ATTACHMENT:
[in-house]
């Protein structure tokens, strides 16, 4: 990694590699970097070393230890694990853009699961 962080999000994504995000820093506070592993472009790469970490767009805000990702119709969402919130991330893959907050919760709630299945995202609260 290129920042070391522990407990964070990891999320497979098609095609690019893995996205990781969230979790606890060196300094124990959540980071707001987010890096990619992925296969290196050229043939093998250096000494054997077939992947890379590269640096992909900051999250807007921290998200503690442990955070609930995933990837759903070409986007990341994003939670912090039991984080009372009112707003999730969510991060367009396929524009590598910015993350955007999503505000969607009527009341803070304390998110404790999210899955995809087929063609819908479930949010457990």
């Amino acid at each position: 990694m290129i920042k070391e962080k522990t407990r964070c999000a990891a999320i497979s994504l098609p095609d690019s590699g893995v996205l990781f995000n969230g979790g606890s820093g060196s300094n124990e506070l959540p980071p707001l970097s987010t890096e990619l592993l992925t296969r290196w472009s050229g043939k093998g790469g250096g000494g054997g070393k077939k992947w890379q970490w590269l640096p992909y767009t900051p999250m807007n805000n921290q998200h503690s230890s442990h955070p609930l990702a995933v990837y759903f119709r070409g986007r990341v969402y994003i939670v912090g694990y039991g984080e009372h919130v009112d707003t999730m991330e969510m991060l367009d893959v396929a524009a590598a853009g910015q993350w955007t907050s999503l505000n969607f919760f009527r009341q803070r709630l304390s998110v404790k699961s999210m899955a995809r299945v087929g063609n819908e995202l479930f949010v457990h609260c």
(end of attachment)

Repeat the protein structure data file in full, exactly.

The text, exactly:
[in-house]
């Protein structure tokens, strides 16, 4: 990694590699970097070393230890694990853009699961 962080999000994504995000820093506070592993472009790469970490767009805000990702119709969402919130991330893959907050919760709630299945995202609260 290129920042070391522990407990964070990891999320497979098609095609690019893995996205990781969230979790606890060196300094124990959540980071707001987010890096990619992925296969290196050229043939093998250096000494054997077939992947890379590269640096992909900051999250807007921290998200503690442990955070609930995933990837759903070409986007990341994003939670912090039991984080009372009112707003999730969510991060367009396929524009590598910015993350955007999503505000969607009527009341803070304390998110404790999210899955995809087929063609819908479930949010457990």
């Amino acid at each position: 990694m290129i920042k070391e962080k522990t407990r964070c999000a990891a999320i497979s994504l098609p095609d690019s590699g893995v996205l990781f995000n969230g979790g606890s820093g060196s300094n124990e506070l959540p980071p707001l970097s987010t890096e990619l592993l992925t296969r290196w472009s050229g043939k093998g790469g250096g000494g054997g070393k077939k992947w890379q970490w590269l640096p992909y767009t900051p999250m807007n805000n921290q998200h503690s230890s442990h955070p609930l990702a995933v990837y759903f119709r070409g986007r990341v969402y994003i939670v912090g694990y039991g984080e009372h919130v009112d707003t999730m991330e969510m991060l367009d893959v396929a524009a590598a853009g910015q993350w955007t907050s999503l505000n969607f919760f009527r009341q803070r709630l304390s998110v404790k699961s999210m899955a995809r299945v087929g063609n819908e995202l479930f949010v457990h609260c």